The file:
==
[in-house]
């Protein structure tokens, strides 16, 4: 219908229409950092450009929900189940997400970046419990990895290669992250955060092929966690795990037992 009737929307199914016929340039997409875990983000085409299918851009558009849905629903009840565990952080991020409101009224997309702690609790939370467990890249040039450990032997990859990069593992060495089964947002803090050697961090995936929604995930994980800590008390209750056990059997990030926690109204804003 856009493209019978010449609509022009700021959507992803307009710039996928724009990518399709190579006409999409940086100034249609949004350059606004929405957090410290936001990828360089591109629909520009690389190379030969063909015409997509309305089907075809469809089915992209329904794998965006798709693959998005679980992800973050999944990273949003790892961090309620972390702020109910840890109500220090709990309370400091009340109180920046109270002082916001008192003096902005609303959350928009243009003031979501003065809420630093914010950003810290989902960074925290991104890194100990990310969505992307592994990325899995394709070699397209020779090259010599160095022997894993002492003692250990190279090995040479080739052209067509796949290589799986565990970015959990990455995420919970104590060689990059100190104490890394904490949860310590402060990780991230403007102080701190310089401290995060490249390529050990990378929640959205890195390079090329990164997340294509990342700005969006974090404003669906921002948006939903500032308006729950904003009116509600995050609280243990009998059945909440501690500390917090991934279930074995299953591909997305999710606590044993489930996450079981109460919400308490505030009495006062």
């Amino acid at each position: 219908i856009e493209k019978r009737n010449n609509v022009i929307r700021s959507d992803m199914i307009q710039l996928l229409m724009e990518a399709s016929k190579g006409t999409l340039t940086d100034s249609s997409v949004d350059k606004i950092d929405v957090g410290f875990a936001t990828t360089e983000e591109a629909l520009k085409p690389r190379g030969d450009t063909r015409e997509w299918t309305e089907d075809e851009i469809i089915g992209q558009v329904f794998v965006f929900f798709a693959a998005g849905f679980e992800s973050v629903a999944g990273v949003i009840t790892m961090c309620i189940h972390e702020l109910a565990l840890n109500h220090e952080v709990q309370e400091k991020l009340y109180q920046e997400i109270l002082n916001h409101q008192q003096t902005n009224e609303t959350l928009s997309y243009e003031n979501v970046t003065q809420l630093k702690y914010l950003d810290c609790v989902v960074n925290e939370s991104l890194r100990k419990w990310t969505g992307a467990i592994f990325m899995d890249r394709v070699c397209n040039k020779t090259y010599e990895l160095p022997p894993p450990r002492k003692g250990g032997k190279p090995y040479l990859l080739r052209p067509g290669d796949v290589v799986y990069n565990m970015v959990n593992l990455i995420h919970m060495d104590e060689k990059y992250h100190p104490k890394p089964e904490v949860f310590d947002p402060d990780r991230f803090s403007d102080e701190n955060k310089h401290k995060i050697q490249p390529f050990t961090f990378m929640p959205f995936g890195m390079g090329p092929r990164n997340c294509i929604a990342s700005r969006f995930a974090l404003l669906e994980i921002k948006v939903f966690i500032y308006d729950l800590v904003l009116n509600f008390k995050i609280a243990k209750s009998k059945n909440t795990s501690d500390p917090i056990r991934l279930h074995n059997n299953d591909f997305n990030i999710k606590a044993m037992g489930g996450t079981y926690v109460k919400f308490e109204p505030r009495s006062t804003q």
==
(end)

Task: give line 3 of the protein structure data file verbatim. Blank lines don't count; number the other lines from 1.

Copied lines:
């Amino acid at each position: 219908i856009e493209k019978r009737n010449n609509v022009i929307r700021s959507d992803m199914i307009q710039l996928l229409m724009e990518a399709s016929k190579g006409t999409l340039t940086d100034s249609s997409v949004d350059k606004i950092d929405v957090g410290f875990a936001t990828t360089e983000e591109a629909l520009k085409p690389r190379g030969d450009t063909r015409e997509w299918t309305e089907d075809e851009i469809i089915g992209q558009v329904f794998v965006f929900f798709a693959a998005g849905f679980e992800s973050v629903a999944g990273v949003i009840t790892m961090c309620i189940h972390e702020l109910a565990l840890n109500h220090e952080v709990q309370e400091k991020l009340y109180q920046e997400i109270l002082n916001h409101q008192q003096t902005n009224e609303t959350l928009s997309y243009e003031n979501v970046t003065q809420l630093k702690y914010l950003d810290c609790v989902v960074n925290e939370s991104l890194r100990k419990w990310t969505g992307a467990i592994f990325m899995d890249r394709v070699c397209n040039k020779t090259y010599e990895l160095p022997p894993p450990r002492k003692g250990g032997k190279p090995y040479l990859l080739r052209p067509g290669d796949v290589v799986y990069n565990m970015v959990n593992l990455i995420h919970m060495d104590e060689k990059y992250h100190p104490k890394p089964e904490v949860f310590d947002p402060d990780r991230f803090s403007d102080e701190n955060k310089h401290k995060i050697q490249p390529f050990t961090f990378m929640p959205f995936g890195m390079g090329p092929r990164n997340c294509i929604a990342s700005r969006f995930a974090l404003l669906e994980i921002k948006v939903f966690i500032y308006d729950l800590v904003l009116n509600f008390k995050i609280a243990k209750s009998k059945n909440t795990s501690d500390p917090i056990r991934l279930h074995n059997n299953d591909f997305n990030i999710k606590a044993m037992g489930g996450t079981y926690v109460k919400f308490e109204p505030r009495s006062t804003q």